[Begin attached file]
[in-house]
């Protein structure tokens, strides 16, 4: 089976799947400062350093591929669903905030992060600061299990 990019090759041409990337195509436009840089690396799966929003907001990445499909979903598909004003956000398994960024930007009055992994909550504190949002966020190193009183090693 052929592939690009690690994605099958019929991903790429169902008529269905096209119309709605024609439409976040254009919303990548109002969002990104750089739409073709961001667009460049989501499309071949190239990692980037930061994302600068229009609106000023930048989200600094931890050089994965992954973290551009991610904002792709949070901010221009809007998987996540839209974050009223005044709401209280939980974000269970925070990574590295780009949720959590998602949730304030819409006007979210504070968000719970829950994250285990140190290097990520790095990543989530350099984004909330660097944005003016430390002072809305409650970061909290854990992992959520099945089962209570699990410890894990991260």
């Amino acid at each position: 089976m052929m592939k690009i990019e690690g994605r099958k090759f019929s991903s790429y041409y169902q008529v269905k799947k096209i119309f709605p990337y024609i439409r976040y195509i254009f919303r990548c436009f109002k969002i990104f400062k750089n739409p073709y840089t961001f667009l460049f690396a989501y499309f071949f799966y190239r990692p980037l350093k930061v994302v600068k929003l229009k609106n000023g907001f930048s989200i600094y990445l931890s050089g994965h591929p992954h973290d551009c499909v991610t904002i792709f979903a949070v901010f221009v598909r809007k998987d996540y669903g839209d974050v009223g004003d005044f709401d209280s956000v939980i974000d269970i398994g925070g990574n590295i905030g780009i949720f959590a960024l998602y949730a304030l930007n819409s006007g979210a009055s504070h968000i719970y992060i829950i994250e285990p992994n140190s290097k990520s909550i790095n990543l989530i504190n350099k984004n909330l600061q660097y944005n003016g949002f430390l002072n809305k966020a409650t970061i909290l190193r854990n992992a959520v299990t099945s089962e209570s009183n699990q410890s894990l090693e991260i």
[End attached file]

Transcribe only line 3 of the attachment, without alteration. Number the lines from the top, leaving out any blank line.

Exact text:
């Amino acid at each position: 089976m052929m592939k690009i990019e690690g994605r099958k090759f019929s991903s790429y041409y169902q008529v269905k799947k096209i119309f709605p990337y024609i439409r976040y195509i254009f919303r990548c436009f109002k969002i990104f400062k750089n739409p073709y840089t961001f667009l460049f690396a989501y499309f071949f799966y190239r990692p980037l350093k930061v994302v600068k929003l229009k609106n000023g907001f930048s989200i600094y990445l931890s050089g994965h591929p992954h973290d551009c499909v991610t904002i792709f979903a949070v901010f221009v598909r809007k998987d996540y669903g839209d974050v009223g004003d005044f709401d209280s956000v939980i974000d269970i398994g925070g990574n590295i905030g780009i949720f959590a960024l998602y949730a304030l930007n819409s006007g979210a009055s504070h968000i719970y992060i829950i994250e285990p992994n140190s290097k990520s909550i790095n990543l989530i504190n350099k984004n909330l600061q660097y944005n003016g949002f430390l002072n809305k966020a409650t970061i909290l190193r854990n992992a959520v299990t099945s089962e209570s009183n699990q410890s894990l090693e991260i």